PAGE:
The same is true of the research mission of universities – the growing interest in, and emphasis on, knowledge production which takes place in the context of application – the so-called mode 2 model (Gibbons et al., 1994). Far from being the guardians of knowledge held closely inside their libraries higher education providers are increasingly becoming ‘knowledge missionaries’ with students (via research partnerships, internships, and other forms of project-based learning) acting as their agents in the field.

One way in which we can already see this happening is in the role of innovation spaces as environments where such cross boundary collaboration can take place. Different labels are attached – innovation labs, incubators, accelerators, maker-spaces – but they come down to the same thing. A recognition of the need to encourage knowledge flow across boundaries and to n=engage many different players within them. We can see them as ‘stepping stones’ providing early prototypes for the kind of collaborative cross-boundary contexts within which students will move in the future.

And it’s not a one-way movement; for the wider workforce the idea of lifelong learning and continuous upgrading and updating of skills will mean a growing market for education provision. But this needs to take place within structures and environments which support learning in parallel with working – through part-time courses, online study, micro-credentials and other forms which bridge between the two worlds.

Figure 1.5. Changing learning spaces

Learning spaces is where we find our fourth shift. With innovation as a practice targeted at grand challenges and drawing on multiple strands of knowledge woven together in collaborative fashion the question is inevitably raised around the physical environment in which learning might take place. It’s not hard to think of the current model – still predominantly one which has been around for centuries in which learning takes place within a physically defined space – a classroom or lecture theatre – and where key roles are embedded in the architecture. The teacher is the source of knowledge, he or she transmits this to the attentive audience who often sit in rows like a Greek amphitheatre, absorbing and chewing on the pearls of wisdom being dispensed.

That’s changing, of course – we’ve seen growing interest in alternative models like the flipped classroom, or project-based learning. But we’re likely to see considerable acceleration in experiments around alternative approaches (and the environments they imply) which might be better suited to enable learning ICE. There’s a lot to be (re-) learnt from kindergartens where the underlying theory is all about providing ‘scaffolding’ within which children can learn by themselves through experimentation. We’re now seeing very different designs for learning spaces – not least their migration to the context in which innovation problems exist and within which skills might be developed.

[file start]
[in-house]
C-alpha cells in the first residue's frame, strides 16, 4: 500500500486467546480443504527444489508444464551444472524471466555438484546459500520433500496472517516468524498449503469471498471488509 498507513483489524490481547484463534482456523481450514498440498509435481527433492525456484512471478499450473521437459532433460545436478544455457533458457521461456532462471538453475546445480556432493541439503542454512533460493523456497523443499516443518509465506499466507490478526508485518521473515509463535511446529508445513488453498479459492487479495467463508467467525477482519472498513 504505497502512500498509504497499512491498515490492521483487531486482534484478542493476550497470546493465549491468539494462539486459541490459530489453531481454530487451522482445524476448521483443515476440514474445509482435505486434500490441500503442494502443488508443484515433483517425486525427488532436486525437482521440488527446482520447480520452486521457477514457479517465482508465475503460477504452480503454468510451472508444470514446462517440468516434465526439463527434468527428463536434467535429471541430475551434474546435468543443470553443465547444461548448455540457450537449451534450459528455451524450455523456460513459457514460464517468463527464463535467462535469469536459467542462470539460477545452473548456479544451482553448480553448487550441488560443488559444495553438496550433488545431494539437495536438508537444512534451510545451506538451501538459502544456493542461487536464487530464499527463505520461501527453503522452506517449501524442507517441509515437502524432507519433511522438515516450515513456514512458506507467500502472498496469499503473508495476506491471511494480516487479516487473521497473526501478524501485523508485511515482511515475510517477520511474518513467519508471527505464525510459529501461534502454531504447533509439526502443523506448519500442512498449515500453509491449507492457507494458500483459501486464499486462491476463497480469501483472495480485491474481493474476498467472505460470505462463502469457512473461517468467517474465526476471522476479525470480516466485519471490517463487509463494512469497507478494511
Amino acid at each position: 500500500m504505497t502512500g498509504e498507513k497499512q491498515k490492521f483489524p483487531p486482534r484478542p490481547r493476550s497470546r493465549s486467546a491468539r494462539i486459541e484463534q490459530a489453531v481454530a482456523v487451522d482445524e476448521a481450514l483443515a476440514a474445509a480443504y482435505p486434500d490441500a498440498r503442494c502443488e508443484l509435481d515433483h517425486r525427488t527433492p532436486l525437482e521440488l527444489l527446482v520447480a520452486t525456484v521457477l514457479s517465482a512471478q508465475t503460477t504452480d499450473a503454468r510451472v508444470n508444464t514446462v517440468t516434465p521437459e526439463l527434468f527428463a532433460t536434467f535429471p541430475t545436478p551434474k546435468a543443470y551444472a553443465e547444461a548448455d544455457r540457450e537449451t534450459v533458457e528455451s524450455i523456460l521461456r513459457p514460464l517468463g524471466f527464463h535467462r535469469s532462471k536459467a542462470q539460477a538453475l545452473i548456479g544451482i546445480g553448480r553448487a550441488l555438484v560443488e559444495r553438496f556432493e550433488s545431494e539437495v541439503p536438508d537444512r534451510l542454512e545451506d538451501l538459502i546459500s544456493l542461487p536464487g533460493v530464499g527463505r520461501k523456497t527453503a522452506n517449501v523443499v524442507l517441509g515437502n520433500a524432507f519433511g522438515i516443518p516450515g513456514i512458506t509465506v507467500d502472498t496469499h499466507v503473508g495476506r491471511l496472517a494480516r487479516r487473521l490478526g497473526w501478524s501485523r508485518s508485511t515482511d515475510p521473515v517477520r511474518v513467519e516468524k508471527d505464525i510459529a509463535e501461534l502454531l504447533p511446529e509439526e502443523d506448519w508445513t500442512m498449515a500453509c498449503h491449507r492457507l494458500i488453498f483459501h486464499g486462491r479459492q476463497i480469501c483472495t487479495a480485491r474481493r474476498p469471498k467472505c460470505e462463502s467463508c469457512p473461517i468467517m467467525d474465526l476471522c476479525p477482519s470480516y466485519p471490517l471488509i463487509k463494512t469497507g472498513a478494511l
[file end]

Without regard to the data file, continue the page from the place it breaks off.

A good example of a physical space created for the explicit purpose to nurture innovation and creativity is the Aalto Design Factory, founded in 2008. The idea emerged from a research project that was called the “Future Lab of Product Design” that focused on designing an optimal physical environment for product researchers and developers. Its core mission is “to build a new kind of passion-based learning culture” and support collaboration and co-creation across disciplines between students, researchers, and practitioners. The facility itself is an old wood processing technology building transformed into different spaces, that include different workshops, lecture halls, office and social gathering spaces. Its layout “inspires and encourages teachers to teach students with more hands-on problem-based methods while solving real life problems” (Munigala, V. et al., 2016).

And – thanks in no small measure to the Covid-19 pandemic – we are moving increasingly online. This has long been seen as a potential site of disruption to the current higher education model; online technologies enable massive reach (in terms of accessing students) but without compromising on the richness of the learning experience. Otherwise unknown institutions like the University of Phoenix (located in the middle of a desert but with a huge student base), the University of Southern New Hampshire (with its degree programme targeted at thousands of displaced people living in refugee camps) or Monterrey Tech which numbers a student base close to a million strong from the mountains of Mexico. Now the rapid scramble has moved institutions around the world to explore online options and the future is almost certain to involve some kind of hybrid provision rather than a return to the business as usual of face to face learning. It highlights a central question where is the locus of learning? Do we learn at an institution, or at home, or in some other context, or perhaps a combination of all of these?

Figure 1.6. Changing skills mix